The impact of birth trauma on mental health can be profound and last for years, decades even. Women can find it difficult to reconcile such a terrible experience with the idea we have of motherhood, as the clinical psychologist Dr Anna Galloway explains: “How do I talk about this thing which has been incredibly traumatising with this idea that, of course, this is a baby that I want, and I love?” Many of Galloway’s clients won’t seek her out until years after a bad birth experience. “Often I will see people when they start considering another pregnancy,” she says, when they’re able to process what’s happened. “I’m seeing a woman at the moment who has not been able to leave the house because she has such severe PTSD from her birth… You see the effect on relationships, the ability to be intimate with a partner again.”

“The thing that I hear most commonly from the mothers that I see is, ‘why wasn’t I told this was possible?’” says Dr Ranee Thakar, president of the Royal College of Obstetricians and Gynaecologists (RCOG). While not all injuries are preventable, she says, some are. And for the ones that aren’t, women should know what to expect.

Serious tears like the one I experienced are referred to by doctors as an obstetric anal sphincter injury (OASI). They’re estimated to occur in around six out of 100 births for first-time mums, and around two in a 100 births for women who have given birth before. The rate tripled between 2000 and 2012, but it’s difficult to identify any meaningful trend.

“To be frank, our data on the incidence of OASI is not very good,” says Professor Mike Keighley, a retired colorectal surgeon who often repaired severe perineal injuries in women. He co-founded the charity Masic to reduce the incidence of OASIs, as well as supporting new mums who may have suffered one in childbirth. The data we have, Keighley says, only applies to the tears identified at the time of birth – not those that are found later. “A huge number are missed. I believe that the incidence of identifiable injury that should be repaired at birth is at least 10 per cent for first-time mothers.”

The women who have spoken with politicians as part of the inquiry into birth trauma had different medical experiences. But there were obvious similarities. Their concerns and their pain were dismissed. They were not treated with respect, or, in some cases, like human beings. They felt helpless, angry and scared. “Nobody really cares about women,” says Kim Thomas, CEO of the Birth Trauma Association. “What we tend to find with most of these stories is there’s failure after failure after failure. Lots of things go physically wrong… and that continues afterwards in the postnatal period with really poor care.” Almost all women seeking out the charity say their experience was made much worse by the way they were treated during labour. “The number of stories we hear of women being shouted at by midwives or laughed at by midwives; it’s quite extraordinary.”

Illustration by Ben Jennings

Birth doesn’t have to be this way. And it isn’t for many women. But women, in England in particular, could – and should – be having better experiences than they are.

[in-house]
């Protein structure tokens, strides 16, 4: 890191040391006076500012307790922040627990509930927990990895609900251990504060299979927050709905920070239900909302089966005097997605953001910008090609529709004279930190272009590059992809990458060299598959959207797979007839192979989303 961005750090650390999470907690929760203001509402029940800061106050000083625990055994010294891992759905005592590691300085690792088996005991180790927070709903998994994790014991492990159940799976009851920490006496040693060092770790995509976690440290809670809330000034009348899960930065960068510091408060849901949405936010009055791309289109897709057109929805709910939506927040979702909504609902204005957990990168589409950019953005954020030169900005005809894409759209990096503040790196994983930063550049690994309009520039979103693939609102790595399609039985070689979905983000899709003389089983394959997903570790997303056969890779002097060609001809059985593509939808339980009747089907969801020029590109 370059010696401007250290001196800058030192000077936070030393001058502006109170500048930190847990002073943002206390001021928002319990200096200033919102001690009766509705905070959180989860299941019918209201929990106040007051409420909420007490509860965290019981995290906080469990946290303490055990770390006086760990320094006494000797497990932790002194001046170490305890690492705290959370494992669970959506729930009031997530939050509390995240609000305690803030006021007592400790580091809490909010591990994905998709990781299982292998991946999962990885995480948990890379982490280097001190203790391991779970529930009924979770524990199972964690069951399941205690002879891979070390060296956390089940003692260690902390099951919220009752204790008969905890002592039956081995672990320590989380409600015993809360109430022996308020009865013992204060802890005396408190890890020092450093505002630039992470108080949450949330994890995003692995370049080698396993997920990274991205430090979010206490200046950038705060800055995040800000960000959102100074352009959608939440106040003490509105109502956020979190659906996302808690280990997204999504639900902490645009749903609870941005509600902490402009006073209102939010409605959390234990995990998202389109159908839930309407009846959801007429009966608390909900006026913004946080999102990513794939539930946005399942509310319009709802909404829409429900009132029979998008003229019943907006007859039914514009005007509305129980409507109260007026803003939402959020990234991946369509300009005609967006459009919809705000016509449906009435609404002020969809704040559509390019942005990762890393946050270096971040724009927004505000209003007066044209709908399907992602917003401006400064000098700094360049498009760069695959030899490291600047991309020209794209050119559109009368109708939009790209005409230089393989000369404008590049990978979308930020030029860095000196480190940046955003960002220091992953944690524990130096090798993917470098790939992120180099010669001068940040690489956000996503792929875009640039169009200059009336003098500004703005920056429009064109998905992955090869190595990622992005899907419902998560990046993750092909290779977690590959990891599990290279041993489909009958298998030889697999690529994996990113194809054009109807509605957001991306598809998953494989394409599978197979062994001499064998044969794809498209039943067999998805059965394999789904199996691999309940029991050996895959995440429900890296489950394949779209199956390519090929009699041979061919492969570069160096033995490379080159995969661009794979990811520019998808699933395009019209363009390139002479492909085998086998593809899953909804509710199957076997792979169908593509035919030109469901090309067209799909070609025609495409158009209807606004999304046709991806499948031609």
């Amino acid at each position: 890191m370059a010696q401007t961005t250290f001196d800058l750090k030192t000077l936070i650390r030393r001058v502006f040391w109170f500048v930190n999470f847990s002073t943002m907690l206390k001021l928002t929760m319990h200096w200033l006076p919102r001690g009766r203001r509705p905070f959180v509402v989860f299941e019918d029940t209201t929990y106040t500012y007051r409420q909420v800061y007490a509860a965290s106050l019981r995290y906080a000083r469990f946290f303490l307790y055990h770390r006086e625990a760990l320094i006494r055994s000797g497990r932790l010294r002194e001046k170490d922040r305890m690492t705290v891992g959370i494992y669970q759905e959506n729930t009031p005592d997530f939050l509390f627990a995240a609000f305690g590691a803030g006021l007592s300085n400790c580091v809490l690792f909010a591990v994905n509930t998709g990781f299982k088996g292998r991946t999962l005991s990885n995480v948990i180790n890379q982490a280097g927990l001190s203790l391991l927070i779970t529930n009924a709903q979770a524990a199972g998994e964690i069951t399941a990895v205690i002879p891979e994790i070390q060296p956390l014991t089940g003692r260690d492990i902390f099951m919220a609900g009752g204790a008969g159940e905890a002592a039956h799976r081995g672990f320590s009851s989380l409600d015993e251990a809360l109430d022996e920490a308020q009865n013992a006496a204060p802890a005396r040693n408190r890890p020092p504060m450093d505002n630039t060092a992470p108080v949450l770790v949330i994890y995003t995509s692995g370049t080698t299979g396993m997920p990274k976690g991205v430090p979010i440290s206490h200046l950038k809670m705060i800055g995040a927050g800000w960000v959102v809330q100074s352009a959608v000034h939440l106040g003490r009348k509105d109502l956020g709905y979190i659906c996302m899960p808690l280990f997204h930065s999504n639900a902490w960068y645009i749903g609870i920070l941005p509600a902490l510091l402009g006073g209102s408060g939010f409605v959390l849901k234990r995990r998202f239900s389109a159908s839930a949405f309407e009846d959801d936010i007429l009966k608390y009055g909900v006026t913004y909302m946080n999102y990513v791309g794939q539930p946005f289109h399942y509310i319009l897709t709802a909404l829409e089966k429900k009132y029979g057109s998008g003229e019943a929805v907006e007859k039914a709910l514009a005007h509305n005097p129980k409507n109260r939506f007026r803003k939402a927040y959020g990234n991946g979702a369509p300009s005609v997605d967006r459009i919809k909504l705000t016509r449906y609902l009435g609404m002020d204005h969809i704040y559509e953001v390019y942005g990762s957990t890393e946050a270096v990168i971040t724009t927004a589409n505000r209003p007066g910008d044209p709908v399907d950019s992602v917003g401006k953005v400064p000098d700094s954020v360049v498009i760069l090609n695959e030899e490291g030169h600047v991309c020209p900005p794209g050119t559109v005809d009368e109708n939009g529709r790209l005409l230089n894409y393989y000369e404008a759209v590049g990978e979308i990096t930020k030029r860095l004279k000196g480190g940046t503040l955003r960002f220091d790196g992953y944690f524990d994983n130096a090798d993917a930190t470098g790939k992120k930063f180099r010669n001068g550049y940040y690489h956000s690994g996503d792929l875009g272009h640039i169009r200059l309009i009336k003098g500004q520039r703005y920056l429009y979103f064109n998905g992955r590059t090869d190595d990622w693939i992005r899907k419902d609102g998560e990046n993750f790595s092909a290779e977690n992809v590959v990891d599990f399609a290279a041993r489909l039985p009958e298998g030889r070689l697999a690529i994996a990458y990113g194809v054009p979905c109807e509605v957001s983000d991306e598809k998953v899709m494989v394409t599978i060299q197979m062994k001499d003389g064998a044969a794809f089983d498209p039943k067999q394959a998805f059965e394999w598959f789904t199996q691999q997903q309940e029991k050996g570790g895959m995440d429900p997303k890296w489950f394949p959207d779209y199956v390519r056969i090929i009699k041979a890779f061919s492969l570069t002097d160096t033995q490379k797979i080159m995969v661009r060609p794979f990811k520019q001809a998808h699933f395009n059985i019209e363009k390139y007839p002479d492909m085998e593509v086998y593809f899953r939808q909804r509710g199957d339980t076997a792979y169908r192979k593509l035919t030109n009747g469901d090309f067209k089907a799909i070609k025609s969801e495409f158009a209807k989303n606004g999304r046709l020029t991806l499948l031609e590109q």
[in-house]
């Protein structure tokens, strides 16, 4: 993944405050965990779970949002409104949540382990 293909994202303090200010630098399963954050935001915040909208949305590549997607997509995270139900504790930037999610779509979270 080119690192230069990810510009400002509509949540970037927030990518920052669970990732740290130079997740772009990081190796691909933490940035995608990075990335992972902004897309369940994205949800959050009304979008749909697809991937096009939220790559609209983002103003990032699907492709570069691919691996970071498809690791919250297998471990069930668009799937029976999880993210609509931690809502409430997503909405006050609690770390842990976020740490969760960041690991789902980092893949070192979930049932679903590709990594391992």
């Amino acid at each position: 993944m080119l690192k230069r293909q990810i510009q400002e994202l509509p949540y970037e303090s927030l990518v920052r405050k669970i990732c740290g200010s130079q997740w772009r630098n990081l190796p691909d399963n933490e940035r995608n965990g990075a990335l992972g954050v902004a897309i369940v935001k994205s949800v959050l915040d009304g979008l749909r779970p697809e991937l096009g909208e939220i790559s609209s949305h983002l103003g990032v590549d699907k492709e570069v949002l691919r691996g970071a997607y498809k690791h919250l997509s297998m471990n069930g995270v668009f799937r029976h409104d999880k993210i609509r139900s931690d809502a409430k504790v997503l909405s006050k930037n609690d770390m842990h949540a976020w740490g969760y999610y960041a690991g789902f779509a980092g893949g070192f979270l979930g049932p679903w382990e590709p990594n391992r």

Let’s start with serious tears. The number-one risk factor is being a first-time mum. There’s nothing much that can be done about that. But the next is having an instrumental vaginal delivery – and in particular one that uses forceps. “Data indicates that we use more forceps than other parts of Europe,” Thakar says. While rates in several European countries hover at around 0 per cent, a 2023 study of assisted births in 13 high-income countries found England used forceps in a higher proportion of births – about 11 per cent – than any other.

There are cases where forceps must be used. When babies are premature, suction would cause too much damage to the head. But that’s doesn’t explain the discrepancy. “It’s education,” Thakar explains. “We should be trained to do both [forceps and ventouse] so that we provide the best care to women and use the right instrument for the right baby and the right mother.”

Keighley agrees, telling me that it’s in part a cultural issue – it’s the way we’ve always done it – rather than one dictated by medical necessity. “We need to reduce the use of forceps delivery because we absolutely do know that forceps carry a much higher injury rate.”

The risk of a severe tear when forceps are used is at least twice as high as with ventouse: 8-12 per cent compared with 4 per cent. Women should be told this. The recent parliamentary inquiry heard other suggestions that might explain why forceps use in England is so high. The consultant gynaecologist and obstetrician Dr Nitish Raut explained that when poor outcomes of childbirth become part of litigation, the question “why were forceps not applied earlier?” will be asked. Although they can cause injury to mothers, forceps are the most effective instrument for getting a baby out. If a doctor tries and fails to deliver a baby with the less invasive ventouse first, a record will be made at the hospital trust. It was suggested by others that this might also be pushing some doctors straight to forceps use, even when they might not be necessary.